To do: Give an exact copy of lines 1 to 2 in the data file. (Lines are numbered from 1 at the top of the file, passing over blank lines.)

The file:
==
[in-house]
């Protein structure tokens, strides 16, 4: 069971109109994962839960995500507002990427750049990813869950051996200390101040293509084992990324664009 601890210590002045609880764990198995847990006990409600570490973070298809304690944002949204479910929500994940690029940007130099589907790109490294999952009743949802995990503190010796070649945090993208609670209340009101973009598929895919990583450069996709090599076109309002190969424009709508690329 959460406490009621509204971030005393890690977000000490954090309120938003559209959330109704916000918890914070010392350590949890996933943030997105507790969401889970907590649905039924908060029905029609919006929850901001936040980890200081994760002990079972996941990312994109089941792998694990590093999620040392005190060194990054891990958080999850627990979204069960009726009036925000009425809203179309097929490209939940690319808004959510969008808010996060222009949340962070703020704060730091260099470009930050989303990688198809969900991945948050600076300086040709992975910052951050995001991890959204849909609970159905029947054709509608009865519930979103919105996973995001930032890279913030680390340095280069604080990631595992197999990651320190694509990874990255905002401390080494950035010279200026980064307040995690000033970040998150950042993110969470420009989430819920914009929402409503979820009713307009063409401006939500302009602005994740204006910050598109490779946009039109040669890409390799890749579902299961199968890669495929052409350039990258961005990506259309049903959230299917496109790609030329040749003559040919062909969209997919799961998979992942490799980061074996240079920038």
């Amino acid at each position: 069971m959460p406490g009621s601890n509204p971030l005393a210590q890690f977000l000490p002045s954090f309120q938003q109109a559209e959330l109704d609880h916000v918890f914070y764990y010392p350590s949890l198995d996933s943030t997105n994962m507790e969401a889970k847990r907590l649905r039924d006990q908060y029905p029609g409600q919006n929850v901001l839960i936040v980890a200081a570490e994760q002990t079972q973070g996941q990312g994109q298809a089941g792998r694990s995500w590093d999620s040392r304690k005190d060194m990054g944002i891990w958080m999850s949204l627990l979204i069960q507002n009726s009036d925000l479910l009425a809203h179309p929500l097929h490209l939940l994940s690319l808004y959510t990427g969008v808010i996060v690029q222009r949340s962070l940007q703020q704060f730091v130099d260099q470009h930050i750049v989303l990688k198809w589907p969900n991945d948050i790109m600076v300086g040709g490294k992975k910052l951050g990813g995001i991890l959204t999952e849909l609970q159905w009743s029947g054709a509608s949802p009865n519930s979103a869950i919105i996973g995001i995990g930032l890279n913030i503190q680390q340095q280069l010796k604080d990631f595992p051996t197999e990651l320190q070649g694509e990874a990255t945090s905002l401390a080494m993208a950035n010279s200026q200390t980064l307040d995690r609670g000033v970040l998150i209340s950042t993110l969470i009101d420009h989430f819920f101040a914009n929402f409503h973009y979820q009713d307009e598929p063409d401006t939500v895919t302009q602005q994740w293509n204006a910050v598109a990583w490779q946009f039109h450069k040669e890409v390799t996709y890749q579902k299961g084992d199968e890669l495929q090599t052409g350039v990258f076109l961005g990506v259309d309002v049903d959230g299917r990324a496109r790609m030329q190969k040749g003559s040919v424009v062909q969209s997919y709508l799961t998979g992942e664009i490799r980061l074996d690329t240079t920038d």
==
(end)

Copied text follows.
[in-house]
């Protein structure tokens, strides 16, 4: 069971109109994962839960995500507002990427750049990813869950051996200390101040293509084992990324664009 601890210590002045609880764990198995847990006990409600570490973070298809304690944002949204479910929500994940690029940007130099589907790109490294999952009743949802995990503190010796070649945090993208609670209340009101973009598929895919990583450069996709090599076109309002190969424009709508690329 959460406490009621509204971030005393890690977000000490954090309120938003559209959330109704916000918890914070010392350590949890996933943030997105507790969401889970907590649905039924908060029905029609919006929850901001936040980890200081994760002990079972996941990312994109089941792998694990590093999620040392005190060194990054891990958080999850627990979204069960009726009036925000009425809203179309097929490209939940690319808004959510969008808010996060222009949340962070703020704060730091260099470009930050989303990688198809969900991945948050600076300086040709992975910052951050995001991890959204849909609970159905029947054709509608009865519930979103919105996973995001930032890279913030680390340095280069604080990631595992197999990651320190694509990874990255905002401390080494950035010279200026980064307040995690000033970040998150950042993110969470420009989430819920914009929402409503979820009713307009063409401006939500302009602005994740204006910050598109490779946009039109040669890409390799890749579902299961199968890669495929052409350039990258961005990506259309049903959230299917496109790609030329040749003559040919062909969209997919799961998979992942490799980061074996240079920038």